Last week Lee Loughridge, colorist of Deadly Class, Southern Cross and Catwoman, spent a few days last week at the SCAD Atlanta campus lecturing and working with students in conjunction with the institution's Alumni Mentor Program.
According to Pat Quinn, associate chair of sequential art: "The Alumni Mentor Program's intent is to show current students how alumni found success in their field. Lee is an incredible example for our students, not just because he's great at what he does, but more importantly because he knows the business inside and out. His insights into the art of making comics and how to survive as an artist are really invaluable."
Quinn offered ROBOT 6 photos that he took over the course of the colorist's visit, and we were able to chat briefly with Loughridge and some of the students about the experience.
As noted in previous SCAD coverage, professionals active in the industry frequently visit the campus to give students perspective on their work (and when editors visit, sometimes scout for future collaborators). "I really clicked with him for some reason, more than any other professional we've had come in," said Em Barnard, one of the many Sequential Art majors who worked with Loughridge.
"Listening to Lee was eye-opening and insightful, not just because all the knowledge he offered us from years in the industry but because of how honest he was with us," Sage Coffey said. "That's truly something I can appreciate on the verge of graduating SCAD."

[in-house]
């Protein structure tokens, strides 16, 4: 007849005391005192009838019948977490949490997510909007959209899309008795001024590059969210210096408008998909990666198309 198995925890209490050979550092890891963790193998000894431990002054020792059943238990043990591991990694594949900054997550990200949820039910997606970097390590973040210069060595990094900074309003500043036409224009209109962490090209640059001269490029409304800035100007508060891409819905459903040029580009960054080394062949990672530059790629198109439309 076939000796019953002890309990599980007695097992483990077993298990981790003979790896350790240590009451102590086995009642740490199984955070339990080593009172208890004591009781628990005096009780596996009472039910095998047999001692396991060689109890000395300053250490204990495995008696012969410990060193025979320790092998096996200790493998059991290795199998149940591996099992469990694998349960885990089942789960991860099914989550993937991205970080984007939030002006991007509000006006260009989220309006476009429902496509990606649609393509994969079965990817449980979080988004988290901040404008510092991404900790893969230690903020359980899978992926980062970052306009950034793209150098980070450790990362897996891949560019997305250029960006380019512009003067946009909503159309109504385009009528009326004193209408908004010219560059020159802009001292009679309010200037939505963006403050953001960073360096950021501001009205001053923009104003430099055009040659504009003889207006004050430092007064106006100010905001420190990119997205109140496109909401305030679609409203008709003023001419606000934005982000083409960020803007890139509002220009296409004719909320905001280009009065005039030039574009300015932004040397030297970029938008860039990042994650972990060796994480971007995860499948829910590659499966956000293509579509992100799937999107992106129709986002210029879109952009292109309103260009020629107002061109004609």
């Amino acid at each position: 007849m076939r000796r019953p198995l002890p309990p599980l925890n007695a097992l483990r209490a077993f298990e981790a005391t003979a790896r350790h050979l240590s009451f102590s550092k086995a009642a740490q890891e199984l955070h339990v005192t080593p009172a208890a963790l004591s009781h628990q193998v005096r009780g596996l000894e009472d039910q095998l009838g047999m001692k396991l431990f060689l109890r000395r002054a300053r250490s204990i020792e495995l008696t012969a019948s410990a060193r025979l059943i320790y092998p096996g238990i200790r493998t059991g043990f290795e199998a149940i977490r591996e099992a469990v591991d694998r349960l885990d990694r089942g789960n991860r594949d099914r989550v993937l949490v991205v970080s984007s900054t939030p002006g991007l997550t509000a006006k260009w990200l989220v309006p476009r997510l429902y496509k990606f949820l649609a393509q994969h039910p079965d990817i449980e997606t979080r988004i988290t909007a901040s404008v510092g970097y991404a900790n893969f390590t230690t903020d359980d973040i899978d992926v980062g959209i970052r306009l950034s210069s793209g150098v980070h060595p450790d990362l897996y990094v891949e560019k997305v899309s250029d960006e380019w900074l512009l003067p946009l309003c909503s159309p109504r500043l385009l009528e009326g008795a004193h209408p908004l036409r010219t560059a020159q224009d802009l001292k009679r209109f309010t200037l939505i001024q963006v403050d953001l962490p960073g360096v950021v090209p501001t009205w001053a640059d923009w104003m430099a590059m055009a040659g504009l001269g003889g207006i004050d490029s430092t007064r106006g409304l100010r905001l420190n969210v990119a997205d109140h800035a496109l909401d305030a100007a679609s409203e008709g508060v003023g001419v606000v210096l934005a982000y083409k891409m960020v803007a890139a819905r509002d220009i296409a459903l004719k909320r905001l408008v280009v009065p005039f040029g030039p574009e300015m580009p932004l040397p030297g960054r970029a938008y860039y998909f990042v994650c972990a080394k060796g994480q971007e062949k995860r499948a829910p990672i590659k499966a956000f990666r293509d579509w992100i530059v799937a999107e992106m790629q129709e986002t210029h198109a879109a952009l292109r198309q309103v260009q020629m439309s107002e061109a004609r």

Another sequential art major, Hank Jones, shared a lesson he took away from the visit: "If you want to be successful in anything, especially comics, you have to go out and get it. No one is gonna hand you anything."
Loughridge explained to ROBOT 6 what he hoped to achieve and why it was important for him to take part in the Alumni Mentor Program. "I just wanted them to realize that 'art', 'business' and 'life' are three very different things that you have to marry together to have a healthy career."
The colorist, who graduated from SCAD in 1993 with BFA in illustration, conceded, "In my day it was hard to get a leg up, so I like to help out anyone trying to get in, because I was there and it was brutal."
When asked what his takeaway was from the experience, the colorist shared: "I guess just helping the students out and giving them my idea of a pragmatic way to approach their careers moving forward. My reward will be watching them make it happen. They were all super talented and really cool people."